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UBCO study suggests COVID-19 pandemic has changed our grocery habits

Do you order groceries online or get food delivered?
More people are getting groceries delivered since the start of the COVID-19 pandemic (Hananeko_Studio / Shutterstock)

A new study from UBC Okanagan suggests that the public’s online shopping habits have changed in various ways due to the COVID-19 pandemic.

More people are now buying their groceries online, ordering meal plans and using restaurant delivery, according to Mahmudur Fatmi, an assistant professor in the School of Engineering at UBCO.

“Prior to COVID-19, online shopping was largely done by young, well-educated and high-income individuals,” said Fatmi.

Online shopping isn’t new but it increased during the pandemic because of business closures, limited capacities, government and travel restrictions.

Pre-pandemic, the majority of people shopped in-store and went out to dinner more. Famti wonders if consumers will get back to those habits or if shopping and ordering online meals will continue at the rate it’s at.

Famti examined a transportation survey from November 2020 to January 2021, comparing online shopping habits to in-person habits and meal consumption with a number of factors involved including demographic population and accessibility between urban, rural and city cores.

“Our findings suggested that the ‘new normal’ when it comes to shopping will likely look a bit different than pre-pandemic,” said Fatmi.

The research found that people with access to a vehicle are more likely to continue in-person grocery shopping while transit users mostly order their groceries online. Citizens who live in the suburbs are more likely to more online while metropolitans usually go to the store and restaurants. Lower-income people follow the same trends as metropolitans. It was also found that people are less likely to make their dinners at home.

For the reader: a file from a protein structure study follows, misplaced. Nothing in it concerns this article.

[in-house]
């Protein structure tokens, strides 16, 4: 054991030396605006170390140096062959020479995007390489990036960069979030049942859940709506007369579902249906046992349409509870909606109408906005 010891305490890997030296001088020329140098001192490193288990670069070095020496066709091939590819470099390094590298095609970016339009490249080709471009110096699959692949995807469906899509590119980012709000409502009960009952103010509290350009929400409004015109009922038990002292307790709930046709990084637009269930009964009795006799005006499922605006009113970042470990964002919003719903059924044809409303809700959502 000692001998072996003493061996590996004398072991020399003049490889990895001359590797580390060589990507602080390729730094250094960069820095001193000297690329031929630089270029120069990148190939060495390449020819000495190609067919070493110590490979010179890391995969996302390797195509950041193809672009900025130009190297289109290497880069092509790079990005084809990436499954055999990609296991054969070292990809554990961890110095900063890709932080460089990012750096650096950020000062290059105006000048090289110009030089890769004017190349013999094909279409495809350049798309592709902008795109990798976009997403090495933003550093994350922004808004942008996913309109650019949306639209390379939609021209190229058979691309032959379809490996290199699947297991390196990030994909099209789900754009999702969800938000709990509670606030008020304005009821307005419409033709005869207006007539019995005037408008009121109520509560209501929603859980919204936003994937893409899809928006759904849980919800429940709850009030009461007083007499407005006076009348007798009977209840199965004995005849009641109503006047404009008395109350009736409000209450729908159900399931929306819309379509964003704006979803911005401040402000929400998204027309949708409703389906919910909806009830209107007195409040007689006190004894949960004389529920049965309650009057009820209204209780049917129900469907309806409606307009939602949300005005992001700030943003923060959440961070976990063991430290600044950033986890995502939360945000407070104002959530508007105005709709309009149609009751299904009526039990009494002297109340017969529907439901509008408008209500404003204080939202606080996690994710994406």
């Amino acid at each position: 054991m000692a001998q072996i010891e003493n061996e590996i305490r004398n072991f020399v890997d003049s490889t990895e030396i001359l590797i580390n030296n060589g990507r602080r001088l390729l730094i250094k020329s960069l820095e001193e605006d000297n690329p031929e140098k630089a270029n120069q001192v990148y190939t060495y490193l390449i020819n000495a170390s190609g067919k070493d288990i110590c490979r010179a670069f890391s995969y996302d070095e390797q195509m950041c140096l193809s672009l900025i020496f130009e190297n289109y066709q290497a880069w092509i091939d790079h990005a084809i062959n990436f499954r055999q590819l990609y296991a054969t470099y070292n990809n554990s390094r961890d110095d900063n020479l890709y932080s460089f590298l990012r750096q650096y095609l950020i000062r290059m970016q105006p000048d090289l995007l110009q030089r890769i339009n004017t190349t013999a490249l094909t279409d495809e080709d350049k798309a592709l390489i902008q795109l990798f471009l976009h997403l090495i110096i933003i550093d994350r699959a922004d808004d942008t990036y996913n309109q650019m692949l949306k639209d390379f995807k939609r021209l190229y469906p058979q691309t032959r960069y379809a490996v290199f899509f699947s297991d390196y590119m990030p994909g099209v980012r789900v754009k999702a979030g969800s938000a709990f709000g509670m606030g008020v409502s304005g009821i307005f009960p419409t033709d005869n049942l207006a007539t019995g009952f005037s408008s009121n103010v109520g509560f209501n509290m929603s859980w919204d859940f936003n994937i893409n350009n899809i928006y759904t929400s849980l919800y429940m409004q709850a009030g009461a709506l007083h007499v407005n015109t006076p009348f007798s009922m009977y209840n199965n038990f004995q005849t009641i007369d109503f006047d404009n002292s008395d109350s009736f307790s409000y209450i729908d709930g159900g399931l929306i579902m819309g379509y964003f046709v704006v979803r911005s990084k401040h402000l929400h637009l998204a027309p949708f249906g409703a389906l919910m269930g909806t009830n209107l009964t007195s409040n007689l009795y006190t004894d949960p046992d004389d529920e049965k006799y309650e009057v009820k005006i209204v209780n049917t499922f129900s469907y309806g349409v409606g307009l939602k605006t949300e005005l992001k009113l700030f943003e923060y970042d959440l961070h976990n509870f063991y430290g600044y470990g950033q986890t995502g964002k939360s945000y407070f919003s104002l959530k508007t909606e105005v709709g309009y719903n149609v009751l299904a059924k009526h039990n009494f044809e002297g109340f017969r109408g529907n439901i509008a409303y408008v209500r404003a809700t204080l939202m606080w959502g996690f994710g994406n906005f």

“So many things have changed with the way we lead our lives since the start of the pandemic,” said Fatmi. “Our model showed that people who frequently order food online are also likely to dine-in at the restaurants at a higher frequency, meaning they simply prepare fewer meals at home. And people who frequently purchase their groceries online, are likely to visit grocery stores less frequently.”

Over the course of the pandemic, people’s day-to-day habits have changed and Fatmi questions if these habits will continue over time.

He added that even though it’s early in the study, the findings suggest increased online shopping might increase travel demand instead of decrease because of the need for more freight vehicles on the road. He also calls for the need to have better transportation models and data collection when it comes to the different types of in-person and online shopping habits and policies.

READ MORE: Grocery store workers call refusal to reinstate pandemic pay ‘insulting’

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Jordy Cunningham

About the Author: Jordy Cunningham

Hailing from Ladner, B.C., I have been passionate about sports, especially baseball, since I was young. In 2018, I graduated from Thompson Rivers University in Kamloops with a Bachelor of Journalism degree
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